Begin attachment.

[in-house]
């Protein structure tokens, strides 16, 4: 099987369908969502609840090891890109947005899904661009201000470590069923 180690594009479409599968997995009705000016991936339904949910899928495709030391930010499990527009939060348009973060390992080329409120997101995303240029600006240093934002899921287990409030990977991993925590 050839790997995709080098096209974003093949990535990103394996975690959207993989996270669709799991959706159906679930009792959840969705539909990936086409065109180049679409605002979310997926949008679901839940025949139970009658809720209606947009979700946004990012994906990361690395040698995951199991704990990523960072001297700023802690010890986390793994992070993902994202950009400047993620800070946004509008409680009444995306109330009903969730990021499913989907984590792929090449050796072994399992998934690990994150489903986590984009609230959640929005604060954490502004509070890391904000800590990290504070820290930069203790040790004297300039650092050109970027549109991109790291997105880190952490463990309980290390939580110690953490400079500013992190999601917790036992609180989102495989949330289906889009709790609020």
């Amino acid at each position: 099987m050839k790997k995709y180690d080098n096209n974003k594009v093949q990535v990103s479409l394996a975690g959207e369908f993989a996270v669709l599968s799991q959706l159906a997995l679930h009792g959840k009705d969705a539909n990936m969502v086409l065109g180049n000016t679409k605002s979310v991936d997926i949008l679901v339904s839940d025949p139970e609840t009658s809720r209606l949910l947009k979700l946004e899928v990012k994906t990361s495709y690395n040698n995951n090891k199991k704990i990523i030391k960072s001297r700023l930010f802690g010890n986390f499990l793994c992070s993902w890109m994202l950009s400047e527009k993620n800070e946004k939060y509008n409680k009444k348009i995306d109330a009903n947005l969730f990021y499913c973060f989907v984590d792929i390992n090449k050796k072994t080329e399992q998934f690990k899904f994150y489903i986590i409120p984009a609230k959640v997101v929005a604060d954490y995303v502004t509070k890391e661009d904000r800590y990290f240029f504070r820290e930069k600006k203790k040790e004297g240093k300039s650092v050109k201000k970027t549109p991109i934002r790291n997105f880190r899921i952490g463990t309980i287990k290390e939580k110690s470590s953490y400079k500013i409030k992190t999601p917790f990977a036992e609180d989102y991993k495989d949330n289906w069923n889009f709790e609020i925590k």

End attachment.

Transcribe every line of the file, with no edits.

[in-house]
């Protein structure tokens, strides 16, 4: 099987369908969502609840090891890109947005899904661009201000470590069923 180690594009479409599968997995009705000016991936339904949910899928495709030391930010499990527009939060348009973060390992080329409120997101995303240029600006240093934002899921287990409030990977991993925590 050839790997995709080098096209974003093949990535990103394996975690959207993989996270669709799991959706159906679930009792959840969705539909990936086409065109180049679409605002979310997926949008679901839940025949139970009658809720209606947009979700946004990012994906990361690395040698995951199991704990990523960072001297700023802690010890986390793994992070993902994202950009400047993620800070946004509008409680009444995306109330009903969730990021499913989907984590792929090449050796072994399992998934690990994150489903986590984009609230959640929005604060954490502004509070890391904000800590990290504070820290930069203790040790004297300039650092050109970027549109991109790291997105880190952490463990309980290390939580110690953490400079500013992190999601917790036992609180989102495989949330289906889009709790609020």
């Amino acid at each position: 099987m050839k790997k995709y180690d080098n096209n974003k594009v093949q990535v990103s479409l394996a975690g959207e369908f993989a996270v669709l599968s799991q959706l159906a997995l679930h009792g959840k009705d969705a539909n990936m969502v086409l065109g180049n000016t679409k605002s979310v991936d997926i949008l679901v339904s839940d025949p139970e609840t009658s809720r209606l949910l947009k979700l946004e899928v990012k994906t990361s495709y690395n040698n995951n090891k199991k704990i990523i030391k960072s001297r700023l930010f802690g010890n986390f499990l793994c992070s993902w890109m994202l950009s400047e527009k993620n800070e946004k939060y509008n409680k009444k348009i995306d109330a009903n947005l969730f990021y499913c973060f989907v984590d792929i390992n090449k050796k072994t080329e399992q998934f690990k899904f994150y489903i986590i409120p984009a609230k959640v997101v929005a604060d954490y995303v502004t509070k890391e661009d904000r800590y990290f240029f504070r820290e930069k600006k203790k040790e004297g240093k300039s650092v050109k201000k970027t549109p991109i934002r790291n997105f880190r899921i952490g463990t309980i287990k290390e939580k110690s470590s953490y400079k500013i409030k992190t999601p917790f990977a036992e609180d989102y991993k495989d949330n289906w069923n889009f709790e609020i925590k």